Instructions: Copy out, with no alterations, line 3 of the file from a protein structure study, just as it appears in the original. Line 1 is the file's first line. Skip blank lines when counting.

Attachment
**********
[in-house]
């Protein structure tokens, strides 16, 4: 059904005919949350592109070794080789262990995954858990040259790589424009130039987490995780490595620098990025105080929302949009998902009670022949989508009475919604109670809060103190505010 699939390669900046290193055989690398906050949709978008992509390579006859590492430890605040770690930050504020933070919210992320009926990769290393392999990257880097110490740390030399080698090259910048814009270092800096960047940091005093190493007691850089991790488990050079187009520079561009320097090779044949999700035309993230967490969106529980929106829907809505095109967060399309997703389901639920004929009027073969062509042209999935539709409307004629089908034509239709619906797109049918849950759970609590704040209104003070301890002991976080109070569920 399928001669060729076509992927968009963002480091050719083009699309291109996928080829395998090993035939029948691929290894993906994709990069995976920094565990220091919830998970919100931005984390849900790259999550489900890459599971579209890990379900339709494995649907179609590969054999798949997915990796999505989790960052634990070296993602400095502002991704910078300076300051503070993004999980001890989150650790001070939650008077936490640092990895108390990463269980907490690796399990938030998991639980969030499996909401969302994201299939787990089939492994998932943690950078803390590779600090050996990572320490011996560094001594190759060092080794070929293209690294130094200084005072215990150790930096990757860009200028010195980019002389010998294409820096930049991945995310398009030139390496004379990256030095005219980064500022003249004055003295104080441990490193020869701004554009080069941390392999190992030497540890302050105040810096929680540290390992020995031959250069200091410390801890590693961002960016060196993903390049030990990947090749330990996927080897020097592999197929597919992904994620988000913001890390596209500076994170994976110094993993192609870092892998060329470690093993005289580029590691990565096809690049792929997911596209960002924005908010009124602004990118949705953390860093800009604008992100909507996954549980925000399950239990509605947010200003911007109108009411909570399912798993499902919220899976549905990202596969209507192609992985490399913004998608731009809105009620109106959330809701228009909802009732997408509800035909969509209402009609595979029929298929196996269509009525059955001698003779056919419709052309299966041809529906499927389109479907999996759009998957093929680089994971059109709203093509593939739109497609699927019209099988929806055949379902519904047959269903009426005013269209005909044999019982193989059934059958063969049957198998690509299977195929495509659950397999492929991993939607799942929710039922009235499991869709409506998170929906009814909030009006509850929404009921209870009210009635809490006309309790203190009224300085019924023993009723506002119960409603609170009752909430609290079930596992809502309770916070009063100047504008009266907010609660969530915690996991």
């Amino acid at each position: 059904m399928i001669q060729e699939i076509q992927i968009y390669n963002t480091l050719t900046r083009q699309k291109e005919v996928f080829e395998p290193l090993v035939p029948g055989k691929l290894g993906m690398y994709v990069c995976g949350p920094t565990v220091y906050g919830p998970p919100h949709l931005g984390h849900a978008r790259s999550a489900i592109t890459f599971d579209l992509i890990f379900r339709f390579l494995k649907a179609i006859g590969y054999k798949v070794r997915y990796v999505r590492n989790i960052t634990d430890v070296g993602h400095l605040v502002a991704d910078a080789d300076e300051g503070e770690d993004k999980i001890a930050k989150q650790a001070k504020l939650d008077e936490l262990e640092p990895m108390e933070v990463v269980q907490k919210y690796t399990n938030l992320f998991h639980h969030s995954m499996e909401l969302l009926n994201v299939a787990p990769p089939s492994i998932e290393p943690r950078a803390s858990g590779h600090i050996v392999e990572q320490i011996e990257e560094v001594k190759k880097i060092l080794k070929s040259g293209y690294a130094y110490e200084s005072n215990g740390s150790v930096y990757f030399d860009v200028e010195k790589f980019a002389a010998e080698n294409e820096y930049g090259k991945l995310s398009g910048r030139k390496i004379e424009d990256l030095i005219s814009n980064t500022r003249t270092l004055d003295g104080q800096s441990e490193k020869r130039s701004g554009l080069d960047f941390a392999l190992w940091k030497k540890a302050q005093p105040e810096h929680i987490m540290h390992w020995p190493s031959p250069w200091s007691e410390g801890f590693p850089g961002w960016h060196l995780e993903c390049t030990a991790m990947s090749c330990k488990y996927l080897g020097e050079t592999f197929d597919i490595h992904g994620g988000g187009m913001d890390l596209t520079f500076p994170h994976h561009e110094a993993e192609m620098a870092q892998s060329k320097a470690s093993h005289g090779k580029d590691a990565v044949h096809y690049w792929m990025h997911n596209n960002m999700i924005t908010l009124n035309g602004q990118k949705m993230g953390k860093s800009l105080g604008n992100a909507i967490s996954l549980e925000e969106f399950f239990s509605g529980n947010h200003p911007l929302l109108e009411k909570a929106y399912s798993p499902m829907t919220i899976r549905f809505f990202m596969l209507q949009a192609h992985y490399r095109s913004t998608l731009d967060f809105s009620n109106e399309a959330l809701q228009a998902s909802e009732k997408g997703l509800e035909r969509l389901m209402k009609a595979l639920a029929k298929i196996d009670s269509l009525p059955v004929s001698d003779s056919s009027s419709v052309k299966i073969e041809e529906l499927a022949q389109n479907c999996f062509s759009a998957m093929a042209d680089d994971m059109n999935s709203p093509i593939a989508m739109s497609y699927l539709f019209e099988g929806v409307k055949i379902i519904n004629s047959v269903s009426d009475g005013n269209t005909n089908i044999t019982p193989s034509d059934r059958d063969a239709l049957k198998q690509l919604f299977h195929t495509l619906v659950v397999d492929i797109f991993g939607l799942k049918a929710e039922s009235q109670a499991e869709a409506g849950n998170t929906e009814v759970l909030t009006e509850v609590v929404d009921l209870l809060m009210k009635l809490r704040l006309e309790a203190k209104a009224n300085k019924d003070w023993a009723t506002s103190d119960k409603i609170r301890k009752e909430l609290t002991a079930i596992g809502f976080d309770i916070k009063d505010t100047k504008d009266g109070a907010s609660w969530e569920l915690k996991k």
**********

């Amino acid at each position: 059904m399928i001669q060729e699939i076509q992927i968009y390669n963002t480091l050719t900046r083009q699309k291109e005919v996928f080829e395998p290193l090993v035939p029948g055989k691929l290894g993906m690398y994709v990069c995976g949350p920094t565990v220091y906050g919830p998970p919100h949709l931005g984390h849900a978008r790259s999550a489900i592109t890459f599971d579209l992509i890990f379900r339709f390579l494995k649907a179609i006859g590969y054999k798949v070794r997915y990796v999505r590492n989790i960052t634990d430890v070296g993602h400095l605040v502002a991704d910078a080789d300076e300051g503070e770690d993004k999980i001890a930050k989150q650790a001070k504020l939650d008077e936490l262990e640092p990895m108390e933070v990463v269980q907490k919210y690796t399990n938030l992320f998991h639980h969030s995954m499996e909401l969302l009926n994201v299939a787990p990769p089939s492994i998932e290393p943690r950078a803390s858990g590779h600090i050996v392999e990572q320490i011996e990257e560094v001594k190759k880097i060092l080794k070929s040259g293209y690294a130094y110490e200084s005072n215990g740390s150790v930096y990757f030399d860009v200028e010195k790589f980019a002389a010998e080698n294409e820096y930049g090259k991945l995310s398009g910048r030139k390496i004379e424009d990256l030095i005219s814009n980064t500022r003249t270092l004055d003295g104080q800096s441990e490193k020869r130039s701004g554009l080069d960047f941390a392999l190992w940091k030497k540890a302050q005093p105040e810096h929680i987490m540290h390992w020995p190493s031959p250069w200091s007691e410390g801890f590693p850089g961002w960016h060196l995780e993903c390049t030990a991790m990947s090749c330990k488990y996927l080897g020097e050079t592999f197929d597919i490595h992904g994620g988000g187009m913001d890390l596209t520079f500076p994170h994976h561009e110094a993993e192609m620098a870092q892998s060329k320097a470690s093993h005289g090779k580029d590691a990565v044949h096809y690049w792929m990025h997911n596209n960002m999700i924005t908010l009124n035309g602004q990118k949705m993230g953390k860093s800009l105080g604008n992100a909507i967490s996954l549980e925000e969106f399950f239990s509605g529980n947010h200003p911007l929302l109108e009411k909570a929106y399912s798993p499902m829907t919220i899976r549905f809505f990202m596969l209507q949009a192609h992985y490399r095109s913004t998608l731009d967060f809105s009620n109106e399309a959330l809701q228009a998902s909802e009732k997408g997703l509800e035909r969509l389901m209402k009609a595979l639920a029929k298929i196996d009670s269509l009525p059955v004929s001698d003779s056919s009027s419709v052309k299966i073969e041809e529906l499927a022949q389109n479907c999996f062509s759009a998957m093929a042209d680089d994971m059109n999935s709203p093509i593939a989508m739109s497609y699927l539709f019209e099988g929806v409307k055949i379902i519904n004629s047959v269903s009426d009475g005013n269209t005909n089908i044999t019982p193989s034509d059934r059958d063969a239709l049957k198998q690509l919604f299977h195929t495509l619906v659950v397999d492929i797109f991993g939607l799942k049918a929710e039922s009235q109670a499991e869709a409506g849950n998170t929906e009814v759970l909030t009006e509850v609590v929404d009921l209870l809060m009210k009635l809490r704040l006309e309790a203190k209104a009224n300085k019924d003070w023993a009723t506002s103190d119960k409603i609170r301890k009752e909430l609290t002991a079930i596992g809502f976080d309770i916070k009063d505010t100047k504008d009266g109070a907010s609660w969530e569920l915690k996991k």